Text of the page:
Stopped Bullies in their Tracks, Erasmus+ Project in Zagreb, Croatia
Rico and I were on our first joint venture under the guise of Erasmus+. It was was one of many firsts. Rico’s first project ever, several Poliheads on their very first project, first time with our great Croatian partner; their first project ever as well, and our first time with Macedonians and Bulgarians as well. Last, but certainly not least, it was our first project Erasmus+ trip since the pandemic started and it was so good to be back in the saddle.
The project was entitled Stop Bullying. A Youth Exchange with a lot of workshops run by the young participants. So much better than just frontal, presentations the whole time. Each of the four nations were in charge of various aspects of bullying and how to stop it. These workshops ranged from religious minorities to refugees, from cyber bullying to peer-to-peer bullying in say, school.
The entire project we setup extremely well. The leader, Ivan obviously knows what he is doing and takes his task seriously, but we could tell this just from the correspondence leading up to the project. Ivan did not fail. He actually went above and beyond in handling the numerous issues that arose. In other words, an extremely well planned project and any and all hurdles were overcome, with from our vantage point, ease. Though, we know some were far from easy to handle.
One issue that was ever present was language/communication skills. One partner was not up to par on this front; only one of their participants could actually communicate in English. Ivan constantly was making minor adjustments to accommodate for this. Using a barrage of languages to get the point of a given workshop across, or to make sure the rules were clearly understood by all. He held nearly all the workshops in the shady courtyard of the dormitory we were based in. It was far cooler there than any room inside. Ivan also allowed some workshops to be moved around to help participants.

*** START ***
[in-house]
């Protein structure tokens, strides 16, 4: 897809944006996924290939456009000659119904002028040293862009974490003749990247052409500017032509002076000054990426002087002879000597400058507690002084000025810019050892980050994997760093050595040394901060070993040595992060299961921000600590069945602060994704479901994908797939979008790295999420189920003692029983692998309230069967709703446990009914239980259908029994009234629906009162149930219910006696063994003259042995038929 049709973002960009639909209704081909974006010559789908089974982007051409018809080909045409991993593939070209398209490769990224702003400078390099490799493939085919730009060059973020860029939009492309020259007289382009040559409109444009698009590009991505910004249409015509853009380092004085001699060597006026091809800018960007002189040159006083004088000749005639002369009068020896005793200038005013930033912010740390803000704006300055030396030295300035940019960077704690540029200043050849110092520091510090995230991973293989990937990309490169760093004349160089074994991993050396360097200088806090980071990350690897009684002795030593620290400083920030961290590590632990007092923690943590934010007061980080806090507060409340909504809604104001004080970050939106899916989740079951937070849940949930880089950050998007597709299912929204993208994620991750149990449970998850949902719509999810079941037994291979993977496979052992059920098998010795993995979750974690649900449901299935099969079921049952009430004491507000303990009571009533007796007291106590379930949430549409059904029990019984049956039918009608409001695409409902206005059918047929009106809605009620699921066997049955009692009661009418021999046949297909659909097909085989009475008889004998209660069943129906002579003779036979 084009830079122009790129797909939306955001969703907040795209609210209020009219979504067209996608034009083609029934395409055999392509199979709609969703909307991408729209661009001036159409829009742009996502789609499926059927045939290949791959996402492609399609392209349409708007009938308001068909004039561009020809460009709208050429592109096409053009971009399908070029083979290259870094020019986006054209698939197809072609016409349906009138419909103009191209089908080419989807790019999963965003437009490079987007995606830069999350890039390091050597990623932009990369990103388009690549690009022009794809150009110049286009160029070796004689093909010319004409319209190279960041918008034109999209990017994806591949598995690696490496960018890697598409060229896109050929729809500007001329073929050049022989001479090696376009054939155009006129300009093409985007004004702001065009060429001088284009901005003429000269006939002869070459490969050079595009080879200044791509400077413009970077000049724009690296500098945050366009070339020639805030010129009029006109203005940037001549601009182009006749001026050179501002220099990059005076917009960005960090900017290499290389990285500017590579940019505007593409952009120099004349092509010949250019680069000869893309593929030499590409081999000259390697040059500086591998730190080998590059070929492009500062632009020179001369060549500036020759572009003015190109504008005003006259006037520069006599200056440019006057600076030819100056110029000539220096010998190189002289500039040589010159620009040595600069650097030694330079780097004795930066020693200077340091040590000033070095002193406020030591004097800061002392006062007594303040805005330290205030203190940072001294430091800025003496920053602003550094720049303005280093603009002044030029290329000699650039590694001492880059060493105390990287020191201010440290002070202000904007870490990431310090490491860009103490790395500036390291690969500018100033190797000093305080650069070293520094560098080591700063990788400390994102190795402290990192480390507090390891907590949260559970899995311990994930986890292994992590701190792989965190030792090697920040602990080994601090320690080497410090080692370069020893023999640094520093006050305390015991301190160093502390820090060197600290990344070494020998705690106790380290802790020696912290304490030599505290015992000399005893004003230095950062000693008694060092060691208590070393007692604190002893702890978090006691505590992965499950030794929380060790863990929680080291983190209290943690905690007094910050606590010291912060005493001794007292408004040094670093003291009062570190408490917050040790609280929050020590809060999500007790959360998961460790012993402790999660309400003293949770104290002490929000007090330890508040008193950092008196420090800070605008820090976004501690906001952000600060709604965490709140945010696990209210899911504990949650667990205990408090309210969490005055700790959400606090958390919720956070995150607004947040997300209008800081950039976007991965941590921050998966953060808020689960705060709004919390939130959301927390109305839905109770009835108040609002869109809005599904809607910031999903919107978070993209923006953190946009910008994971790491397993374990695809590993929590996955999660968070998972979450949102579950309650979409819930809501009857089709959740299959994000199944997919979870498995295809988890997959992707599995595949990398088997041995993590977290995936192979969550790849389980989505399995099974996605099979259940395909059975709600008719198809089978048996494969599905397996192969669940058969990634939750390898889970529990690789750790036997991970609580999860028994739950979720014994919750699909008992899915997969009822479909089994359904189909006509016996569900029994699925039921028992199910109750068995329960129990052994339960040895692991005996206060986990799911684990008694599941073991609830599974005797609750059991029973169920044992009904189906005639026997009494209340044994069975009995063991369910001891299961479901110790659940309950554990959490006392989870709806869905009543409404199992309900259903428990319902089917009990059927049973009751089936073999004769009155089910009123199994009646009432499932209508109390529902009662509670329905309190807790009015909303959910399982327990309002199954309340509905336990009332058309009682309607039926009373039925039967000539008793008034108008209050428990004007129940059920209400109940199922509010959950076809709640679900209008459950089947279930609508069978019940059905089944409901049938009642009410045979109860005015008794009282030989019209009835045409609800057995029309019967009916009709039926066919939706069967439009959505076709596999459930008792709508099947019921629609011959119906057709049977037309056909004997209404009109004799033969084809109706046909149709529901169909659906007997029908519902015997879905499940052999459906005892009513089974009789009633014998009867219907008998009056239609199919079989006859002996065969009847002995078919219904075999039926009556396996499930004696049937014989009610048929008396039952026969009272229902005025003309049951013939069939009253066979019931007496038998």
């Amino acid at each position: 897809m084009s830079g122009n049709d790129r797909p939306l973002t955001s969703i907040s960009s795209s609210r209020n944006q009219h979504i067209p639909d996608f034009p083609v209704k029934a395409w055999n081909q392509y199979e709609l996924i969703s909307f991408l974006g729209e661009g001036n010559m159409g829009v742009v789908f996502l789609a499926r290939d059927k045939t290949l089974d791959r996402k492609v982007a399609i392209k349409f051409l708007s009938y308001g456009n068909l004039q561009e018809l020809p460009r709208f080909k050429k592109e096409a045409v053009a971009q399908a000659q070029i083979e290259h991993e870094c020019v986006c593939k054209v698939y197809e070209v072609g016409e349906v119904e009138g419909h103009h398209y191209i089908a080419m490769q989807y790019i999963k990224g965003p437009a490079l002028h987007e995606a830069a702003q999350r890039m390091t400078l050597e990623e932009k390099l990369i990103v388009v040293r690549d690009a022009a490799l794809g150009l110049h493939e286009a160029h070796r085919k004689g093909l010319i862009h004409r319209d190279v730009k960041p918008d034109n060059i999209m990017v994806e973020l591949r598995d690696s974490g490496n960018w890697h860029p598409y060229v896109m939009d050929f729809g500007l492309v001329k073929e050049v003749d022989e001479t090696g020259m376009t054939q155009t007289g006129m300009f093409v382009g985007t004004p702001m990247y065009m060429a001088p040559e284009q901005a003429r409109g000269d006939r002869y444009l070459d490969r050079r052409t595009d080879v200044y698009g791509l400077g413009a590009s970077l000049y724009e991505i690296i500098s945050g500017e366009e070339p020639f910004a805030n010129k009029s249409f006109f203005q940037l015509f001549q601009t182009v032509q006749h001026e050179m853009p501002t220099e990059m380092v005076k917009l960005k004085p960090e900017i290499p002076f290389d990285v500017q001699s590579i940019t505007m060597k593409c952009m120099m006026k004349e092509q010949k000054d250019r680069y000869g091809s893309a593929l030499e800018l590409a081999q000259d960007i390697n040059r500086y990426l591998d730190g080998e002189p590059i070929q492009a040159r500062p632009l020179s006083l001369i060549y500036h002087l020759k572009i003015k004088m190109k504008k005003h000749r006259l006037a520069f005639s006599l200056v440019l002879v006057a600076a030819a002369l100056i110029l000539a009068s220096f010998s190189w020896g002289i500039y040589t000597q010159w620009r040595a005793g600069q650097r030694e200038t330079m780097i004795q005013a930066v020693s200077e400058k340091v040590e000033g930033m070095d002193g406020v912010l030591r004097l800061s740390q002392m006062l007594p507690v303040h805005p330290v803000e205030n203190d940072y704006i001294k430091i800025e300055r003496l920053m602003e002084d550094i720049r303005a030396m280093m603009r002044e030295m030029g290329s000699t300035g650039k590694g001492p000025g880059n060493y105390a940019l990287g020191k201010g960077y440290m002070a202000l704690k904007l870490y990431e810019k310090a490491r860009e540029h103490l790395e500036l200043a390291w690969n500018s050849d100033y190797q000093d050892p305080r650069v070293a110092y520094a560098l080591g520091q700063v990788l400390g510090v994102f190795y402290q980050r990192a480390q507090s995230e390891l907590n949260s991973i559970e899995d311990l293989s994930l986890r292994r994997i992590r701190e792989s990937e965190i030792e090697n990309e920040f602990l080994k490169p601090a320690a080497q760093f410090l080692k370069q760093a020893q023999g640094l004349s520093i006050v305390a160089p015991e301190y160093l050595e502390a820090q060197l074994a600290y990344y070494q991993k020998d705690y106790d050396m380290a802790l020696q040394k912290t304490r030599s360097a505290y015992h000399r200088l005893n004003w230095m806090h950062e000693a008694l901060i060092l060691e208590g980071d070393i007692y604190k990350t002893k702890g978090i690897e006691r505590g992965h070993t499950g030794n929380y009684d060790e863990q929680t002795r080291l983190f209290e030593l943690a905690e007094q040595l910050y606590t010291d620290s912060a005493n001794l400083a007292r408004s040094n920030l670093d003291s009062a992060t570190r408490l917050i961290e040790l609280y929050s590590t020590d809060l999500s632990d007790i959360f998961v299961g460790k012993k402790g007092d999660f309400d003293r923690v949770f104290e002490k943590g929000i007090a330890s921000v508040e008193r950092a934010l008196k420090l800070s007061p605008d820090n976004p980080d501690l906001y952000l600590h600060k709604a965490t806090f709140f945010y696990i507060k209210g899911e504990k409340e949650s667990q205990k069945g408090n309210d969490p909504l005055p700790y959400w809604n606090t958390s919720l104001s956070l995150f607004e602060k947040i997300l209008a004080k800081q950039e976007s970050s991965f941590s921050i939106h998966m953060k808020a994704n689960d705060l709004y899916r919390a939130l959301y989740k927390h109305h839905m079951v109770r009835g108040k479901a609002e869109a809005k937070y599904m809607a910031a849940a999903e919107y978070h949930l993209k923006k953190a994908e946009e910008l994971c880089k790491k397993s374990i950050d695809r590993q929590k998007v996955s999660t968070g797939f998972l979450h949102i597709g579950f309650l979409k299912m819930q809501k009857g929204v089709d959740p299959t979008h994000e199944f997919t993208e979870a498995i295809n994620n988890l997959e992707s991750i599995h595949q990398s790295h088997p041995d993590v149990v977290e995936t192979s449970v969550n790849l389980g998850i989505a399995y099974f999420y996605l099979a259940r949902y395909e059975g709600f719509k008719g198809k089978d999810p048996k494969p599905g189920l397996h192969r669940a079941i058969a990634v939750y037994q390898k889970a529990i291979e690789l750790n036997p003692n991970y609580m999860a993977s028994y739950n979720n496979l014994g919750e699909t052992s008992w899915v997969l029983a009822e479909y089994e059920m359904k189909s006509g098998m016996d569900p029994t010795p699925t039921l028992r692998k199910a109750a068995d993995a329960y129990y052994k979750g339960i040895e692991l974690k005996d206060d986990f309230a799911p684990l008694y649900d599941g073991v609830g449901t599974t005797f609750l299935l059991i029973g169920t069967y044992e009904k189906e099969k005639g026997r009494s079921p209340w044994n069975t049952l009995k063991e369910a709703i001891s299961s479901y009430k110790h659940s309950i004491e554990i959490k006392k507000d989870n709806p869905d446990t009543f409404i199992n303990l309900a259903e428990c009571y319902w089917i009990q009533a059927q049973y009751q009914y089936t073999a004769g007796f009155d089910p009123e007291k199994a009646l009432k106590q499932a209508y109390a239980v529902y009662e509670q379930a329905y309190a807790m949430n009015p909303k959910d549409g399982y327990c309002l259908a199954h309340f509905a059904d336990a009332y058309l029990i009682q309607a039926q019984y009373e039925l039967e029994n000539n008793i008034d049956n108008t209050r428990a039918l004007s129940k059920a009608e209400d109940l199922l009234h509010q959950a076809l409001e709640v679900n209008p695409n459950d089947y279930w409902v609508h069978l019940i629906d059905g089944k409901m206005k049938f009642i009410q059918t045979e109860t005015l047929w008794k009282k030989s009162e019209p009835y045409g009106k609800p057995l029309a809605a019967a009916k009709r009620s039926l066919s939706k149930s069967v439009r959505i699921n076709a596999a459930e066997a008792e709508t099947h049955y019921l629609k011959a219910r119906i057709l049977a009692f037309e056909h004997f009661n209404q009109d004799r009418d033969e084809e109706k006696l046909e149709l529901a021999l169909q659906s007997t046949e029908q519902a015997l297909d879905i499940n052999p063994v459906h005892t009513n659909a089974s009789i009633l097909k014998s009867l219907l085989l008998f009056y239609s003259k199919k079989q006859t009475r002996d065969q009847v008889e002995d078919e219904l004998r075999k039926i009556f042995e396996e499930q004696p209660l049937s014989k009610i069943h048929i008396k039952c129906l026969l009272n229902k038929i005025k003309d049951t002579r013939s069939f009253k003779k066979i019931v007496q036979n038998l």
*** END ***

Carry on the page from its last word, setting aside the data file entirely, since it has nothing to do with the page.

This flexibility, openness and willing to help ended up trickling down to each team in the workshops they ran. The Hungarian team for example, spent a few extra hours revamping one of the workshops to make sure we could facilitate the language barrier. We also ran a double workshop on refugees. This also required a few hours extra work to restructure the original idea. The Macedonians had to switch their material from a digital, frontal presentation to an interactive one using informal methods. The Croatians changed up their workshops to work in the outdoor environment, the Bulgarians put together a workshop on self-defense where language issues were minimized. Without Ivan’s commitment and personality, many of us may have not been so successful.
Though not all went well. One participant had a very different idea what he is allowed to do with other participants. Trying to kiss a girl, grabbing her behind, etc. Strange behavior in an anti-bullying project. Several participants woke up Ivan to tell him. Ivan took action immediately, kicking out the young man and sending one of his team leaders to a hostel. When he returned from taking the to the new place he had a long talk with his team, we spoke with our team. A few our our girls spoke to the victim to help her. The morning workshops were postponed by an hour. Rather than giving the entire morning off, as many participants had wanted, Ivan held a workshop and spoke about an incident where he bullied somebody as a kid and how it effected him, how it was handled, etc. Rather than preaching a sermon on why bullying is bad, he lead by example and it was greatly received by the participants. They were thankful and happy.
All in all, it was a great project. Many of the participants are planning to visit each other’s countries. Hopefully we will get to work with these partners again.
Hats to of the Hungarian participants, they were exceptionally good! And to Ivan as well!
Rico and Rob